Talk about screwed up priorities. The conservative Heritage Foundation put out a report bemoaning the costs of non-teaching staff on taxpayers. Clearly, their children are not in public schools with classes of 30 or more children or require their own assistant, or suffer from severe health problems and have even lost their lives due to lack of resources for a school nurse. Seriously. Sometimes I wonder if these folks willingly put on the blinders or actually believe what they say?
In related news: I was excited to see actor Ashton Kutcher, who has more than 15 million twitter followers, take on Wal-Mart for their low wages especially in light of news that they are holding a canned food drive for some of their associates in Ohio. Here’s how the exchange went down, courtesy of Salon:
Kutcher (@aplusk) kicked off the dust-up by tweeting…“Walmart is your profit margin so important you can’t Pay Your Employees enough to be above the poverty line?”
Fourteen minutes later, the company’s @WalmartNewsroom account, echoing its replies to others on the topic, tweeted back at Kutcher, “It’s unfortunate that an act of human kindness has been taken so out of context. We’re proud of our associates in Canton.” After 10 minutes, Kutcher shot back, “you should be proud of your associates but I’m not sure if they should be proud of you.”
Wal-Mart then offered Kutcher a video on “Opportunity and Benefits at Walmart,” saying, “We know you believe in opportunity like we do & we’d love to talk to you more about it.”
Kutcher quickly countered, “you had 17 billion in profits last year. You’re a 260 billion$ company. What are we missing?”
That set off a trio of tweets from Wal-Mart, starting with, “We think you’re missing a few things,” and then touting that “The majority of our workforce is full-time and makes more than $25,000/year”; that “about 75% of our store management teams started as hourly associates”; and that “every year, we promote about 160,000 people…”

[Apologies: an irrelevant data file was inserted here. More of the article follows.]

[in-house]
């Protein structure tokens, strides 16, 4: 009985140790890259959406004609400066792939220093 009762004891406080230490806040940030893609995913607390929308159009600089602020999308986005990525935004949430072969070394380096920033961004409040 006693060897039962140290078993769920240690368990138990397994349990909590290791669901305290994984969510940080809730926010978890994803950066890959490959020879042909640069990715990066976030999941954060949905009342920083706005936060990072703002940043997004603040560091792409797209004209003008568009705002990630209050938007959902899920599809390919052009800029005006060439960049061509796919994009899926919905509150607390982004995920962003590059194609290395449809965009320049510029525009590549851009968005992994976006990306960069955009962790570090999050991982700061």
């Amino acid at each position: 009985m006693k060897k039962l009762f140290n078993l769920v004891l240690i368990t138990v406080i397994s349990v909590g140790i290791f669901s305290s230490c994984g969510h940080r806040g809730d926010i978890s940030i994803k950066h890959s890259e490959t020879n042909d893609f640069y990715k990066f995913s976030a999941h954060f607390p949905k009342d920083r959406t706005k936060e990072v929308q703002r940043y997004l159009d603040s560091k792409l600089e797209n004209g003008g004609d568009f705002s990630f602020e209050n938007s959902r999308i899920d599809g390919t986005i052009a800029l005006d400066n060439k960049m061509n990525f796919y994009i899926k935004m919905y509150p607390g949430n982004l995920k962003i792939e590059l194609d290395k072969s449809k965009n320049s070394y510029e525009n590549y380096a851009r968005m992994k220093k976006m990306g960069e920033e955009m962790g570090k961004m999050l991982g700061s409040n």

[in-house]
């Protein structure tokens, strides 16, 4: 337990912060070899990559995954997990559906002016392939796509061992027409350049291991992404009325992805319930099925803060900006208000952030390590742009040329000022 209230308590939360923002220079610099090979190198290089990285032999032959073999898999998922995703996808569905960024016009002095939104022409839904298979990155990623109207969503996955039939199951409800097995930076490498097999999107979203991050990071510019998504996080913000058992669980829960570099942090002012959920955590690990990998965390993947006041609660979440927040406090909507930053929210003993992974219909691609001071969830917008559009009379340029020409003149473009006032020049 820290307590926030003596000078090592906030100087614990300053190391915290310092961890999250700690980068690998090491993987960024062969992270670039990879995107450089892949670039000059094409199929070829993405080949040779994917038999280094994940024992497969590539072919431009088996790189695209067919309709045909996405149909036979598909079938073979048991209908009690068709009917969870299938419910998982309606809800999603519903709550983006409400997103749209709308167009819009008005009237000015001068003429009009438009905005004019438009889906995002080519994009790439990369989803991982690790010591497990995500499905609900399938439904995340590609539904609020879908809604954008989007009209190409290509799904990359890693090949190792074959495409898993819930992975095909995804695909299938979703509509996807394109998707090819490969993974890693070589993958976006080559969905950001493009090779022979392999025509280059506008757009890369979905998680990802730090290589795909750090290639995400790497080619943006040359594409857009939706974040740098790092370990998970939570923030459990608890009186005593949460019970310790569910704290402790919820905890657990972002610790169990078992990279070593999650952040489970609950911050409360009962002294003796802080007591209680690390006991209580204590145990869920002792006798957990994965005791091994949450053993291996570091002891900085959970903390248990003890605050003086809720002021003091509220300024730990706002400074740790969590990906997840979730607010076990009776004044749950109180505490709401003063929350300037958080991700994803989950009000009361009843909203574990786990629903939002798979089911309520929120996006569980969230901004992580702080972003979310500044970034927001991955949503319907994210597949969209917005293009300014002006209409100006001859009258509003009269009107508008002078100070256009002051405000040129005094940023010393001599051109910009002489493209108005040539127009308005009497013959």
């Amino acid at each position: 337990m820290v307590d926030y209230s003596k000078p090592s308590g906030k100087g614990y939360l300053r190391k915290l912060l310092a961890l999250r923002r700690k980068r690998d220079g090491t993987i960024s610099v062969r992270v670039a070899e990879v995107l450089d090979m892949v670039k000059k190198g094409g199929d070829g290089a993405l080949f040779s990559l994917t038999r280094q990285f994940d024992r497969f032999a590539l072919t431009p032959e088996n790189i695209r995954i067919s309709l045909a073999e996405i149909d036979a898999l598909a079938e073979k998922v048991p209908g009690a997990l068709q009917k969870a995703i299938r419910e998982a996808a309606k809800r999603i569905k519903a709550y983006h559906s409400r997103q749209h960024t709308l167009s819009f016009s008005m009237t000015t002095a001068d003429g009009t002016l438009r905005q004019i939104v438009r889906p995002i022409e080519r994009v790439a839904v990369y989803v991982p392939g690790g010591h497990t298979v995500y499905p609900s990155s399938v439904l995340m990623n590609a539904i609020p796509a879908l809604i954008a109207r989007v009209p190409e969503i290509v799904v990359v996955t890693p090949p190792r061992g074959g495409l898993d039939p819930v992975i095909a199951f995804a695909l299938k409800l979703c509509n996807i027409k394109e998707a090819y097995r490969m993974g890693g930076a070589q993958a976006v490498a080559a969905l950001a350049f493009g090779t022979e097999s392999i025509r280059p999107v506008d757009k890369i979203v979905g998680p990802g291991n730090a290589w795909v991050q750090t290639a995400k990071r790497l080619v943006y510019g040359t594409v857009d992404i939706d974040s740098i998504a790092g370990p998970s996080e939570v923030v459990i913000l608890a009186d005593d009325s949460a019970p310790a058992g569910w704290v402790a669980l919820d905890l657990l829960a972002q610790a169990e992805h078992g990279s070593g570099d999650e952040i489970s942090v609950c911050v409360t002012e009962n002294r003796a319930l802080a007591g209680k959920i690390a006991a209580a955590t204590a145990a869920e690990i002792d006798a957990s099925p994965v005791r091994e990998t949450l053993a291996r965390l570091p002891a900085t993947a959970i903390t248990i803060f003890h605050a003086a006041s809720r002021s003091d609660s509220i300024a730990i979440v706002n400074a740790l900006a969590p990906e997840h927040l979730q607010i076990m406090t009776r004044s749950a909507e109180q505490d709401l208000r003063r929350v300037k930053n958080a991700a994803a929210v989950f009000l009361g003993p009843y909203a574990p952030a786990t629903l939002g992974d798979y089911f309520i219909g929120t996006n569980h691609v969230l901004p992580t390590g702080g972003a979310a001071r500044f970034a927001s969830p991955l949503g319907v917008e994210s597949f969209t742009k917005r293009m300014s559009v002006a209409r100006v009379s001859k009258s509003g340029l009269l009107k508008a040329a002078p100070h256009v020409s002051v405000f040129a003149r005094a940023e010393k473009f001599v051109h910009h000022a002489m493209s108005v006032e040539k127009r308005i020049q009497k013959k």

Kutcher told Wal-Mart the company “does a lot of great things but it needs to be a leader on this issue as well.” In its final tweet to Kutcher – so far — Wal-Mart answered, “We know we can always get better as a company. This year we’ve made providing more opportunities for our associates a top priority.”
Kutcher returned to the topic an hour later, linking a blog post on a study estimating the cost of Wal-Mart workers’ use of public assistance, and saying “Walmart should be the leaders not the low water mark.”
I re-tweeted Kutcher on the last point and added this infographic on why Wal-Mart can and should give their low-wage employees pay raises. The stat that has always gotten me is the number of Walton family members who are billionaires even though they themselves did not come up with the idea for Wal-Mart nor are the ones making the company’s existence happen on a day-to-day basis.
Enough on that. What else is in the news? What’s up with you?